Because of the out-of-stock motherboard issue, I ended up having to do my overseas travel with my old, slow, backup laptop. When I got back the motherboard was here waiting, so I called the local tech. He said sorry, but while I was out of the country my service ticket had expired and I'd have to call the service company back to reactivate it. After three days of voice mail jail with them, I gritted my teeth and called Dell again, wading through their menus and waiting on hold. The customer service rep said yes, the ticket was expired. Could they just reactivate it? Nope! Their solution: start all over with tech support. No, I said, I'm just not going to go through all of that again. Surely a supervisor can simply get the old one reactivated, or at least copy the notes over to a new ticket. A supervisor will call you back "today", I was told. That was November 3, 2004. No supervisor ever called.
So I got even.
I publish This is True, a newsletter with a six-figure distribution. I told of the problems I had, and noted that I was now really screwed, since the time limit to return it for a full refund was now over. (Greeeaaaat!)
By morning the phone calls started. One from a Dell exec who happens to be a True reader, and another from a Dell exec who got a copy of the issue forwarded from a relative who's a reader. I also heard from plenty of readers who had their own "Dell Hell" stories, some of which are included on my full Dell Hell page. But my giving Dell a public relations nightmare at least got me satisfaction -- though I never did hear from any PR folks there, only mid-level execs who cared enough about the company to want to work to make it look better. The top execs ignored it completely.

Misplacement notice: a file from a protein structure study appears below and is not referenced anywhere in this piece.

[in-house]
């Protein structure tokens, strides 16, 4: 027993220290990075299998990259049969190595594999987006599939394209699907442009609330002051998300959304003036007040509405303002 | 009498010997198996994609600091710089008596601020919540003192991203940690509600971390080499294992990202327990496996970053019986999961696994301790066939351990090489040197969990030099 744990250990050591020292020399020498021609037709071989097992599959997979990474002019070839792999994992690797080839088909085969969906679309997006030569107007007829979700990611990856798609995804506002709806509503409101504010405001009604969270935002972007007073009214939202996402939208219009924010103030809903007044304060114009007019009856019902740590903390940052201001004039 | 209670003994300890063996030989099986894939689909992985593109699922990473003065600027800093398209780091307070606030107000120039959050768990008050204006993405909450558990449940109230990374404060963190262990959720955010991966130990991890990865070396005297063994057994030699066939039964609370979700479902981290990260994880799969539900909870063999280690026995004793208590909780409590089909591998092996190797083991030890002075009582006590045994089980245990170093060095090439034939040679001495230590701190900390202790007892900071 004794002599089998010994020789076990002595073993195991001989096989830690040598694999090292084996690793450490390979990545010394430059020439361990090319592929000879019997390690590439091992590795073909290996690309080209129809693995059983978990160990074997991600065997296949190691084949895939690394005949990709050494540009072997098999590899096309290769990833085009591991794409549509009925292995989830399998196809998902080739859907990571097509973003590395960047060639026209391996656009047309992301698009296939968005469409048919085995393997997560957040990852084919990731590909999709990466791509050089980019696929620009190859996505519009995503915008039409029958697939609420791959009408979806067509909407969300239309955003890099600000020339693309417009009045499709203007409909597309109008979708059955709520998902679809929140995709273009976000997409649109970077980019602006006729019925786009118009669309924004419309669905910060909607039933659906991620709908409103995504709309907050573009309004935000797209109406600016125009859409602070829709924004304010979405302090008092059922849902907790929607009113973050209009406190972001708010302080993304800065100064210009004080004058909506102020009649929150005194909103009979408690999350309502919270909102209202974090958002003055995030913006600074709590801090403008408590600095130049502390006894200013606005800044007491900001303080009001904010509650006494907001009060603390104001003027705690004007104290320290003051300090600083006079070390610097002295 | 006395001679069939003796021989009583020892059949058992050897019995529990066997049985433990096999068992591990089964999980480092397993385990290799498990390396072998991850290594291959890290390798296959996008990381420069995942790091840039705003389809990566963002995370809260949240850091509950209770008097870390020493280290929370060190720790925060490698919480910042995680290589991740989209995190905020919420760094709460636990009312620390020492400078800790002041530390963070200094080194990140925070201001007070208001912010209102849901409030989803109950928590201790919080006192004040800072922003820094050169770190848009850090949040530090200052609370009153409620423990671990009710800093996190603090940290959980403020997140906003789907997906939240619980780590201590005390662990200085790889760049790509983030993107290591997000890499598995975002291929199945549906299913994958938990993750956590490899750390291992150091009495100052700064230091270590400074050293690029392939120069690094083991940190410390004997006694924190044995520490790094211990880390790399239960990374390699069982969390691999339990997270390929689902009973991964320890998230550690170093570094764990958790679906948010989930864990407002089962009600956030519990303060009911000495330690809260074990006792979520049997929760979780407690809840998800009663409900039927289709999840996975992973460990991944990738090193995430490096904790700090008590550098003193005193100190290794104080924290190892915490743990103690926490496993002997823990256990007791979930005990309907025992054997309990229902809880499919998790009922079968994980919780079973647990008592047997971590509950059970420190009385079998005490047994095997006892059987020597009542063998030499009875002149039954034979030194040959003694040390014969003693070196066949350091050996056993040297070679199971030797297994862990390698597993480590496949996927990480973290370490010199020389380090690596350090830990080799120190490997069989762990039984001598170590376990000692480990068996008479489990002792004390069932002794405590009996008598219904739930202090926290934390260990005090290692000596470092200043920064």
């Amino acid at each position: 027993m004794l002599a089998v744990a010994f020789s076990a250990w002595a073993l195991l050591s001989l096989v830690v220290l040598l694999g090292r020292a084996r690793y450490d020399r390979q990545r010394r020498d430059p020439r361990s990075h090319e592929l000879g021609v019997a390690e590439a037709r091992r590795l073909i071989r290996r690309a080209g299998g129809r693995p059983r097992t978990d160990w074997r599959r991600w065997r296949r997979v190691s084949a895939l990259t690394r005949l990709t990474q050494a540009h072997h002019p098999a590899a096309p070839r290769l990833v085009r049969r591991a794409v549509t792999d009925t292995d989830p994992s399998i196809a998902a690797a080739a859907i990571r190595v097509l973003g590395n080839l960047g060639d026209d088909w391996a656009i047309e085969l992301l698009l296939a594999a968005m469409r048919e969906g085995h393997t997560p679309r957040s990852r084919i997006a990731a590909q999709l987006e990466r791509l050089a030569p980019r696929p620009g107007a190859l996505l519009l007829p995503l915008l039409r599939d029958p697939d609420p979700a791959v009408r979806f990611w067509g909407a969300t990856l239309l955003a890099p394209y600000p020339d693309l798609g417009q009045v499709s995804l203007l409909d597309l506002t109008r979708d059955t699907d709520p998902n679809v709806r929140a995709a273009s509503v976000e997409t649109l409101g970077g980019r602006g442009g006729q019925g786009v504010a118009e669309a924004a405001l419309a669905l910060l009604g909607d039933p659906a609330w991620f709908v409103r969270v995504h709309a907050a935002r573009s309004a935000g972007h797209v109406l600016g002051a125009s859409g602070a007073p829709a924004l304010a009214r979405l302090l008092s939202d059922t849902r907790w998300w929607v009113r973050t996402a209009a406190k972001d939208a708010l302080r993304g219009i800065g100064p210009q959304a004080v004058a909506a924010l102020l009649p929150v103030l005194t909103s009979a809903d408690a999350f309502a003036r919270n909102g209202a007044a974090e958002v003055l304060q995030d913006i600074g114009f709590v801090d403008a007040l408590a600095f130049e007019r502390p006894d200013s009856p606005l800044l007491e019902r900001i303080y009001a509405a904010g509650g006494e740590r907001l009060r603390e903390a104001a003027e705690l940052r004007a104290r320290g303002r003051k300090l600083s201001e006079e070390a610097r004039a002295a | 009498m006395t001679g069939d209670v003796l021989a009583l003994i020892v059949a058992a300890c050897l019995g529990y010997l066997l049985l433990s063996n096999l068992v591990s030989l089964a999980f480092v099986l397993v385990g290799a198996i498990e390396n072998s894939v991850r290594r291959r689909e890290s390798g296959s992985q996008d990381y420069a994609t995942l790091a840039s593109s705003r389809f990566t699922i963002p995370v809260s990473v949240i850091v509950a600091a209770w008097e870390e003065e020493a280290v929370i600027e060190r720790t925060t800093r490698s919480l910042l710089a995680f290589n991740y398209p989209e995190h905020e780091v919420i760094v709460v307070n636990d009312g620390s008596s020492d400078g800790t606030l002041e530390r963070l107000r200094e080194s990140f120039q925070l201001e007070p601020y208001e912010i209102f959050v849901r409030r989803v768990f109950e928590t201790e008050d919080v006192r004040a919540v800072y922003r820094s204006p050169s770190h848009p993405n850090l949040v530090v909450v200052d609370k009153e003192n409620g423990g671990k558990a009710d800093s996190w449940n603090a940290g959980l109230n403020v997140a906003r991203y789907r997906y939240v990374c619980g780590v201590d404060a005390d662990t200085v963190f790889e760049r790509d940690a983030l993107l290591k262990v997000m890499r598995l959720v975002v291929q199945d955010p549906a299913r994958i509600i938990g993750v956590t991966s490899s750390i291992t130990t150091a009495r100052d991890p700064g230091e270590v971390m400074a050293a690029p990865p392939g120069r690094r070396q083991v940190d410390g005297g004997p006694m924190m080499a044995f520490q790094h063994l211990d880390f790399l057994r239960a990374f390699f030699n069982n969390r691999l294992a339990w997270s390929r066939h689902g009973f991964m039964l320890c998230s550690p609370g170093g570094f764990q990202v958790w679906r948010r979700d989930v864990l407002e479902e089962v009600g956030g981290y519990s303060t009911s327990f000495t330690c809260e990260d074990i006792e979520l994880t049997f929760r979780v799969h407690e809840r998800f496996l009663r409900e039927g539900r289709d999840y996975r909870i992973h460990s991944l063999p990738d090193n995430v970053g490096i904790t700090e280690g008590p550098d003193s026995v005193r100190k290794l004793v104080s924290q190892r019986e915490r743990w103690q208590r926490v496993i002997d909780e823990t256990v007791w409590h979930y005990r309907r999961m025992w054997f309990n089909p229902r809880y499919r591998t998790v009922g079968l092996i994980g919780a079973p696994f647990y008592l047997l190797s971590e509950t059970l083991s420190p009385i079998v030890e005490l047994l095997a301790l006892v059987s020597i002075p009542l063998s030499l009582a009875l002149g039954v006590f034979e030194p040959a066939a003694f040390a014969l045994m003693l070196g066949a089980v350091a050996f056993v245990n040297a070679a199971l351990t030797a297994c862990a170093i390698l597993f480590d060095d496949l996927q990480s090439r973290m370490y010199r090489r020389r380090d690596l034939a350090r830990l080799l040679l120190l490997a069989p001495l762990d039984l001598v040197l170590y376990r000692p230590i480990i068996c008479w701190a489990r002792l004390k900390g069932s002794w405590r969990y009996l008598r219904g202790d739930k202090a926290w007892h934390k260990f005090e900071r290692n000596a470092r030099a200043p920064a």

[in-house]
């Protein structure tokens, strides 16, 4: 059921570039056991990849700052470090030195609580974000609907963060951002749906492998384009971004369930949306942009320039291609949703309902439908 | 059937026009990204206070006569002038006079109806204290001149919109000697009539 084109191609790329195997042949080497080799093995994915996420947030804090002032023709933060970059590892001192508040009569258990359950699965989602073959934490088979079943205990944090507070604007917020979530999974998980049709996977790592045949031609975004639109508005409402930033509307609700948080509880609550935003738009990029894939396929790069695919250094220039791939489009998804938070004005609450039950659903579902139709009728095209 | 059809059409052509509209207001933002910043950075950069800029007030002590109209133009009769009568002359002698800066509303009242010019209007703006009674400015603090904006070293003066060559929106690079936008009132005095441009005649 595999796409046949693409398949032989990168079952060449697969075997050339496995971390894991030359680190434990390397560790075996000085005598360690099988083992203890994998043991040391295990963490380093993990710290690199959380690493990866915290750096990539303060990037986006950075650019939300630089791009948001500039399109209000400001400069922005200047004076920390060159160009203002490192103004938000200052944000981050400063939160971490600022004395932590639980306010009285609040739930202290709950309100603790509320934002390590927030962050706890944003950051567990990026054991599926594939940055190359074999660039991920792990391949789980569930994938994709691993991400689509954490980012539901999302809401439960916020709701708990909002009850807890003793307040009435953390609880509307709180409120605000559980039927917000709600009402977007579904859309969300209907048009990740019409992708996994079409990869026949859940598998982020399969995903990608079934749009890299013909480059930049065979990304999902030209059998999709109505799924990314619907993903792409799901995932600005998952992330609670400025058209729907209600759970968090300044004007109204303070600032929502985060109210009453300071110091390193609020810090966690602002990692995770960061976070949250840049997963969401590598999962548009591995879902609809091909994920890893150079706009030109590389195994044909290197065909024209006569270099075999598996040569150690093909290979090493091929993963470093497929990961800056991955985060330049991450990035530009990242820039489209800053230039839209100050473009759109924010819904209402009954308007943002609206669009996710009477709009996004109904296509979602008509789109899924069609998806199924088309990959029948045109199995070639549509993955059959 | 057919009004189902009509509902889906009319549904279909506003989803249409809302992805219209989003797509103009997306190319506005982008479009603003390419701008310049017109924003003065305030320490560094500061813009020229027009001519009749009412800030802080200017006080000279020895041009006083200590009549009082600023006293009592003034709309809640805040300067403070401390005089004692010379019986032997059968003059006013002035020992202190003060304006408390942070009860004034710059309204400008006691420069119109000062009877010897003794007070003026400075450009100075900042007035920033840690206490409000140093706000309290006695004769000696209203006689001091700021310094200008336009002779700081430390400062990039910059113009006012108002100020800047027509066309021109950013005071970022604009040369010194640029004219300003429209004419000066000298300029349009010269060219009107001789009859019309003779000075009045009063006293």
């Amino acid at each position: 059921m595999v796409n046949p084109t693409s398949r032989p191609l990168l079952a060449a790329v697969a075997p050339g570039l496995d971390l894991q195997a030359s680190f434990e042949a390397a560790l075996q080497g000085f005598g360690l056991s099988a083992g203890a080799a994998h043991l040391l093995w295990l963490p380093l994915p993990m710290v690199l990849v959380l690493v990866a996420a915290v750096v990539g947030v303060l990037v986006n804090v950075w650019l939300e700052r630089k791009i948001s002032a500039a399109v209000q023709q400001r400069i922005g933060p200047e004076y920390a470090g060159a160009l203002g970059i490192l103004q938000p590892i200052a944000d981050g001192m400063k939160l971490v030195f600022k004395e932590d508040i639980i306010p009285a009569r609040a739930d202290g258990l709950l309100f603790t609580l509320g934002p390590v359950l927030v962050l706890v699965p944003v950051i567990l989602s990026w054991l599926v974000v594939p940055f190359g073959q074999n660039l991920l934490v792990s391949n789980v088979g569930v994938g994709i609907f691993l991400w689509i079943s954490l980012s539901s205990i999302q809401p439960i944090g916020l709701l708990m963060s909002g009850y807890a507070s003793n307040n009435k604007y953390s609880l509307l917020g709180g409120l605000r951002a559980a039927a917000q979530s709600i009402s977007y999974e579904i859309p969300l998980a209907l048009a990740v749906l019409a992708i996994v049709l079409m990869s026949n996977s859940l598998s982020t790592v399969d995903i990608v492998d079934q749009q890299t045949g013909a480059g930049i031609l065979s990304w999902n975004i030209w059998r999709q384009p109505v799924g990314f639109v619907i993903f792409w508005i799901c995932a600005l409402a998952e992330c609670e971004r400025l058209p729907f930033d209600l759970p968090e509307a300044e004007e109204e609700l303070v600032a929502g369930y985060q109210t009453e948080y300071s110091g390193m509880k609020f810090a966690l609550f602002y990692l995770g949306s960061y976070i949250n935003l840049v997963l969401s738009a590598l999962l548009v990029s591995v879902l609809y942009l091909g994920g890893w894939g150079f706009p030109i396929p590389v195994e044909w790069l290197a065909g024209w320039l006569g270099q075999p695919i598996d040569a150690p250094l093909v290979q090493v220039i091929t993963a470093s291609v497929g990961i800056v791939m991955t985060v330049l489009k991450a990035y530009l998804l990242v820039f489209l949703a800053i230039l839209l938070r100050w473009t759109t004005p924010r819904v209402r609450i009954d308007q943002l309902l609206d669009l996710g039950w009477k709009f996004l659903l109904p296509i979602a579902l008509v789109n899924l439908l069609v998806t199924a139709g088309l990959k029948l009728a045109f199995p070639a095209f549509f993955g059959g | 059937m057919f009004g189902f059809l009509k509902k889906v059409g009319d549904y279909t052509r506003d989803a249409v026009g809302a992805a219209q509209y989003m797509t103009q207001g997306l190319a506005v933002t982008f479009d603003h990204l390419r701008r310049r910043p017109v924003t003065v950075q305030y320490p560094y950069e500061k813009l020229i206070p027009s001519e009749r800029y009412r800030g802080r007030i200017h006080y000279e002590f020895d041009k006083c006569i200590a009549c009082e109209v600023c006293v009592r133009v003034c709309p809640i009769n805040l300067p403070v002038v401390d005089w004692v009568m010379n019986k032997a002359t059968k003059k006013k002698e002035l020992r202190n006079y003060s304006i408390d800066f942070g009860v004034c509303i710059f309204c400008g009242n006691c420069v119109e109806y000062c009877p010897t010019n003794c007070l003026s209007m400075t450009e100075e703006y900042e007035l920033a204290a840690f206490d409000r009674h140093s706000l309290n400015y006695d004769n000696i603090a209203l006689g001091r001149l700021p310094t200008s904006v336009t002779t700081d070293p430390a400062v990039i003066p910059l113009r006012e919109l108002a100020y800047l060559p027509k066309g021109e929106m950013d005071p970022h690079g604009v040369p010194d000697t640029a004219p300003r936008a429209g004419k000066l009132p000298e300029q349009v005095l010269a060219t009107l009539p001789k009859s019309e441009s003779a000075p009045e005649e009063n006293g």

Now, you can certainly find horror stories about every manufacturer; no one gets it 100 percent right 100 percent of the time. The problem is, you shouldn't have to have a newsletter with a six-figure audience to get attention. It worked for me, but not everyone has such a resource.
So yes, first of all, publishing my mini-rant in This is True did get some attention from Dell. Two Dell execs called and apologized profusely, and I gave one the other's name so they could coordinate their efforts. The exec I worked with says they try very hard to satisfy customers with problems that haven't been solved by tech support. The hard part is finding out who is having problems. They said they actually have employees who surf online forums looking for horror stories, and then contact the person and help them. And, apparently, they have the authority to actually help. Tip to Dell: if you want to get horror stories, how about activating a site at DellHell.com -- which Dell owns! -- to solicit them?
I asked one of the execs what people who don't have a six-figure circulation newsletter should do when they're not getting help on a big problem. The reply: Dell is working on a better process to help escalate the biggest problems to someone with authority to intervene -- but it doesn't exist yet. And, as I summarize this for CrankyCustomer.com in January 2006, I haven't heard any change in that status. Kudos to them for being honest about that, but it's sad they got too large too fast to have that in place already -- or add it since.
As for me, he promised to replace my computer and "do what it took to make me happy". Is it because I have a large publication, or because someone with authority heard me scream? My guess: a little of both. I've shipped back the bad system and his assistant walked the order for a replacement through the system. The replacement system is far, far better than the old one.
If you're having a bout of "Dell Hell" yourself, you can briefly summarize it as a comment, but we will not approve any comments that are not factual or have any slander against Dell. Because after all, the truth is condemning enough.
Yes, I still buy from Dell, but I'm very careful, and I use the "Lessons Learned" that are published in the full version of this story.